Monday, January 20, 2020

How Hollywood Wreaks Havoc on Broadway Musicals --- Flies Higher Creating Its Own


LATEST EXAMPLE of how Hollywood can turn a Broadway smash into a 5-star bomb is Cats, based on the Broadway phenomenon, and declared by one of its hissing critics (20% Rotten Tomatoes) , “catastrophic.”  I saw the bloated stage show once, and once was more than enough.  And, no I am not a knee-jerk Andrew Lloyd Weber hater – I saw Phantom of the Opera five times. 

FROM THE WOBBLY  get-go, musicals are like rambunctious children refusing to grow up. And even when they manage to bust Broadway and grab a few Tony's on the run, chances are, most of them that make it back to revival row will be subjected to “rethinking” and “re-imagining,” by self-appointed experts, who are just as likely to convert  good-enough material into ground breaking drivel.   And then there is Tinseltown – beware!  All that money, all those lavish sets!  All those interfering stars and marketing hustlers behind the scenes pushing a stage darling into an overwrought embarrassment  — everything that a musical does not need.  The producers of Cats promised "astonishing new technology." Can you spell   o v e r  - p r o d u c e d?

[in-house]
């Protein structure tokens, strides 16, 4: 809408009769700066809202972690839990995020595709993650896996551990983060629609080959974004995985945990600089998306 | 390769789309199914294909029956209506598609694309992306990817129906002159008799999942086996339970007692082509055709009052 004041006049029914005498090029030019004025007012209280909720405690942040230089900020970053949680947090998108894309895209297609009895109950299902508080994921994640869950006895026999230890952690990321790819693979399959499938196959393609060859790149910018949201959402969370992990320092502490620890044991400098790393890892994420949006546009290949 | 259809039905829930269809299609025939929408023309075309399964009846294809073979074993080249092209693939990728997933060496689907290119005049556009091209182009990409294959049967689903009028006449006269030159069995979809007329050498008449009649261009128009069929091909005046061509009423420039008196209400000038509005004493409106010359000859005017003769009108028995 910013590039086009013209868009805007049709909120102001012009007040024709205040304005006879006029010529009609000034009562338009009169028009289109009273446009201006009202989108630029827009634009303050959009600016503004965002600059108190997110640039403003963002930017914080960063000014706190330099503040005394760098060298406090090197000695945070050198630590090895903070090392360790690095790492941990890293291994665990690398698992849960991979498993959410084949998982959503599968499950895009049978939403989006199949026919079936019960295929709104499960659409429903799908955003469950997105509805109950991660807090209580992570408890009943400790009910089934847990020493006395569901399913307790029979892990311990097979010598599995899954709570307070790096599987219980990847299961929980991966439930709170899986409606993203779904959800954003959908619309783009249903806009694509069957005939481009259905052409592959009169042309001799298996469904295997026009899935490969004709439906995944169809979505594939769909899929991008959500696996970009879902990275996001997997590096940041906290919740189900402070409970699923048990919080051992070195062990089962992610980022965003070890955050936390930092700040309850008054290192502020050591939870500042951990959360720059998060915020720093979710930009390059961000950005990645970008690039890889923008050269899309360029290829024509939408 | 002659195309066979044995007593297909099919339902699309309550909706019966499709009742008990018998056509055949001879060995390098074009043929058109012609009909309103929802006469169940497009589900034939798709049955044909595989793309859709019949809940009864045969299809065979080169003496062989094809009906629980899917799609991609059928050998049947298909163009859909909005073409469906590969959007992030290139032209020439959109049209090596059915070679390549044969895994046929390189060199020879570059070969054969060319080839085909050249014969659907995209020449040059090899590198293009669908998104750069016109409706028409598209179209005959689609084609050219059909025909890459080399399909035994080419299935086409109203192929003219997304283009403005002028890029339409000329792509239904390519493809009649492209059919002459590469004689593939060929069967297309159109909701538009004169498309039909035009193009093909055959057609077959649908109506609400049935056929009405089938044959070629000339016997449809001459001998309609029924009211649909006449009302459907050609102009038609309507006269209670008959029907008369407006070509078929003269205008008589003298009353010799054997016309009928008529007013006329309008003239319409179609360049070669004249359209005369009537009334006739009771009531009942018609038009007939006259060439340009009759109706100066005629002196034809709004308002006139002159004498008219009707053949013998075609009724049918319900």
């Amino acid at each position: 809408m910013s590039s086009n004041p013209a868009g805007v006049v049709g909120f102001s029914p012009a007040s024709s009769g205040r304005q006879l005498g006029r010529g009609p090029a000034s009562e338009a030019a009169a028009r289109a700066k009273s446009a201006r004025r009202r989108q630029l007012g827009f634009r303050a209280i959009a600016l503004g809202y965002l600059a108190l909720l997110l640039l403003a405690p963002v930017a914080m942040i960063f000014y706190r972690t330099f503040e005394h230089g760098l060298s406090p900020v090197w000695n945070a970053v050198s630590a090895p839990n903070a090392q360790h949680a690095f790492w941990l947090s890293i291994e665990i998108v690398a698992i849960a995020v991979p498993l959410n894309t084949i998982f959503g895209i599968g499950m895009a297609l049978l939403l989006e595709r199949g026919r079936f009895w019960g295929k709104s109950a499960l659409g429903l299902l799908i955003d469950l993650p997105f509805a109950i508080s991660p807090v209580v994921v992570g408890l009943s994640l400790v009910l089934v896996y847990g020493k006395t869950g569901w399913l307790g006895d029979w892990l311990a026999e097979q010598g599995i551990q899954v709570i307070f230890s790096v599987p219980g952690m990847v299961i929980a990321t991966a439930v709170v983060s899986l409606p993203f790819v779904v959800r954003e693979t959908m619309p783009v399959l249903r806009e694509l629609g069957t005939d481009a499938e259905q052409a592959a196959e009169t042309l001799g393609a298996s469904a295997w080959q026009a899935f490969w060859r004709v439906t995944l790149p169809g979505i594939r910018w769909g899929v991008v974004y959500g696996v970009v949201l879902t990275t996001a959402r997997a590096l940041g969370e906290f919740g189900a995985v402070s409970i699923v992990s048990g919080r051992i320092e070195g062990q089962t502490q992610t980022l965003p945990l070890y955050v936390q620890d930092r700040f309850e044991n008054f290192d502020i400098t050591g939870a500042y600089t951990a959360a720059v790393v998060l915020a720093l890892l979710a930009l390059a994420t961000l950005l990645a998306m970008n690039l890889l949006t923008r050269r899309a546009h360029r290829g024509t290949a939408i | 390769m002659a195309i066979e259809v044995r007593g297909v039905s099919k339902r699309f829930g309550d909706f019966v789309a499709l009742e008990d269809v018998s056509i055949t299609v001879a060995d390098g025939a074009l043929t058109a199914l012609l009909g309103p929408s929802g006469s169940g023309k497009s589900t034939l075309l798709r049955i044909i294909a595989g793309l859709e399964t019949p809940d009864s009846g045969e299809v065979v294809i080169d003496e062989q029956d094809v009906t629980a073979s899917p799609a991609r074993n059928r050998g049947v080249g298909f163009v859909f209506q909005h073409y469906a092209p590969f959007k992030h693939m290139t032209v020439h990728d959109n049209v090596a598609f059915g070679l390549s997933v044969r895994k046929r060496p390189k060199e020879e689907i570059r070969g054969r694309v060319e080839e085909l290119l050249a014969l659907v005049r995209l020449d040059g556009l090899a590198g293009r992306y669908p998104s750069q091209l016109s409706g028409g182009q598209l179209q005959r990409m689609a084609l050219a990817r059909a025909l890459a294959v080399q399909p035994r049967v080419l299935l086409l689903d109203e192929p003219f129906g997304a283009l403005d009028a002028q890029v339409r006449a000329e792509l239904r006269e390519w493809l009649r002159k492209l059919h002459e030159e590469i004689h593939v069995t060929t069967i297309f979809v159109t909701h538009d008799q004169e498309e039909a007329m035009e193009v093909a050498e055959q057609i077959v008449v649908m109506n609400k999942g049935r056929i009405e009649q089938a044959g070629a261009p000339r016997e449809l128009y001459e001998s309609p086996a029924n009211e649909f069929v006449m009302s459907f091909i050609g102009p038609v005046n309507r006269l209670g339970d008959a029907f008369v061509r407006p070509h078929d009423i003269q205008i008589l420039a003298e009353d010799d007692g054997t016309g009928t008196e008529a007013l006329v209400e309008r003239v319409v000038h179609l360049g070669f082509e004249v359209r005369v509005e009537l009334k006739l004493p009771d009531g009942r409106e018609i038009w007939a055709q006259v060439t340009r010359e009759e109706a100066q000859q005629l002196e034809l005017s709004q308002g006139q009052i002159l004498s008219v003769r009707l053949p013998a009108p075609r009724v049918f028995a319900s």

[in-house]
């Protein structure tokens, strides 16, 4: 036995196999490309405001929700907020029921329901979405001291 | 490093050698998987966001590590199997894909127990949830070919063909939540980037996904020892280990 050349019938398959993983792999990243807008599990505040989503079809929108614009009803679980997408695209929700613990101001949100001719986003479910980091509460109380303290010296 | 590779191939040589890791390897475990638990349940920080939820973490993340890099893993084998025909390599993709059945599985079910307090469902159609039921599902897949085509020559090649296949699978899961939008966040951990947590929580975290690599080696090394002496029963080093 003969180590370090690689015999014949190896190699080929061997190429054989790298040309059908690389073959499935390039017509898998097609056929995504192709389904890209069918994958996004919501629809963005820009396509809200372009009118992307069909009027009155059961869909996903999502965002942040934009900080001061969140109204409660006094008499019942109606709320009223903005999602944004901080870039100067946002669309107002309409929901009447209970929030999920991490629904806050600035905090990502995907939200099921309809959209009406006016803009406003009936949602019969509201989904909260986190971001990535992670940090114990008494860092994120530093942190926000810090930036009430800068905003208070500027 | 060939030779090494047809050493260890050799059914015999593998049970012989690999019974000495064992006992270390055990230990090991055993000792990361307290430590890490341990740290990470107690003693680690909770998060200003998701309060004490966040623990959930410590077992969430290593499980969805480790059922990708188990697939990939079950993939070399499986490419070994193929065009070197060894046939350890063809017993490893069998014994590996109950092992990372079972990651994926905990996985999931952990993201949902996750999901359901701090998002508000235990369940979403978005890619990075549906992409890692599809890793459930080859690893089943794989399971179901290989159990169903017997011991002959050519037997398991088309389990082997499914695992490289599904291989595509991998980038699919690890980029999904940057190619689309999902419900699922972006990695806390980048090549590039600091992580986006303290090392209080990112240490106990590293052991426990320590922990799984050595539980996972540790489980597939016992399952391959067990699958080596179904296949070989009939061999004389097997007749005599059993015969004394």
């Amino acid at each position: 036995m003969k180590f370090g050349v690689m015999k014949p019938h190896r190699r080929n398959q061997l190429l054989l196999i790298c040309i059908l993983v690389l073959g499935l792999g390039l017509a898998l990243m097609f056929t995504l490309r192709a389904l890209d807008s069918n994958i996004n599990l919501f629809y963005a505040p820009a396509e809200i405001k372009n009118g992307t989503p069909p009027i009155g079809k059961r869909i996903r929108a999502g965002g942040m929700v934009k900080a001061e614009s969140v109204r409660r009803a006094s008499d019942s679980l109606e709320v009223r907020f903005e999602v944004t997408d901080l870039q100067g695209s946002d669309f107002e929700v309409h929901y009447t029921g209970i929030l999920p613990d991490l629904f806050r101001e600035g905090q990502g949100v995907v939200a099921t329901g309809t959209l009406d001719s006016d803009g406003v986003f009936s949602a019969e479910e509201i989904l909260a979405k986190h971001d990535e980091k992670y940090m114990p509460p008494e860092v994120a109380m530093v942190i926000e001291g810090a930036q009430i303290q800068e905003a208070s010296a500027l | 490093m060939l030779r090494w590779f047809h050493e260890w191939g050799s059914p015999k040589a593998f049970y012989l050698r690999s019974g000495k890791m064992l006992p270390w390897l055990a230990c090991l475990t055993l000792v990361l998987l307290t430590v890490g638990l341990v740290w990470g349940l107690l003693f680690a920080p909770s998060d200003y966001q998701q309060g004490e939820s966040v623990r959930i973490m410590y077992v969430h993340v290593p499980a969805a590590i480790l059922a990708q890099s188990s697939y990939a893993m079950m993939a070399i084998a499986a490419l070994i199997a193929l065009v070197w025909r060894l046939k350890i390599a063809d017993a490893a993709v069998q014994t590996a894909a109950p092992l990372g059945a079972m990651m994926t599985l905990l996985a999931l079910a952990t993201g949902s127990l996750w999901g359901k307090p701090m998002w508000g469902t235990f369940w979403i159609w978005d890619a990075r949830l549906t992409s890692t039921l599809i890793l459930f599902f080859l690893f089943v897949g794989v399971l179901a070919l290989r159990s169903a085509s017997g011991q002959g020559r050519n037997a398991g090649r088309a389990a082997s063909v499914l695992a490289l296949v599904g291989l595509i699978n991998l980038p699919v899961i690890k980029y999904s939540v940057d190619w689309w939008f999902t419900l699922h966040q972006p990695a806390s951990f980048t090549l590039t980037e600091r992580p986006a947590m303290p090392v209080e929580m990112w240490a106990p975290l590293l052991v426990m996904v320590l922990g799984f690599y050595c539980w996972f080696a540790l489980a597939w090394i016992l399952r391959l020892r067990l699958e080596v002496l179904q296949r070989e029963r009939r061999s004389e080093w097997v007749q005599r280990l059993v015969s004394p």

It's About the Songs, Stupid!

WHENEVER I GO near a movie adaptation, I best try forgetting that I ever saw the original stage show. But with The  King & I,  how can I not be shocked by the criminal absence of three Rodgers and Hammerstein gems -- I Have Dreamed, My Lord and Master, and  the comic masterpiece,  Shall I Tell You What I Think of You?  High Treason! Worse yet,  we are made to  suffer through a tediously long middle section, devoid of song, about Anna and the King  getting ready to host their English visitors, which feels more like a period piece in  minuet-land, all of which leads to a tiresomely repetitious 14-minute-long ballet, The Small House of Uncle Thomas.             
The Shocking Truth About Maria

I AM NOW going to movie musicals, or they to me, with but one default expectation: Just entertain me and keep all the talking down to a bare a minimum. This new attitude was hastened by disclosures in recent years of how the The sound of Music is almost a total fairy tale.  Did you know that the real Maria could not play a guitar? That the real Maria did not teach those Trapp darlings how to sing Do-Re-Mi? That the real Maria did no fall in love with the Captain, and that the real Maria  was hated by the Captain’s real-life oldest daughter?  

  Climb Every Mountain – At Your Own Risk
OH AND YES, among other shameless fabrications, had the family actually  followed the dictates of Climb Every Mountain and escaped over those singing hills,  they would have ended warbling out their favorite things in the backyard of one Adolf Hitler.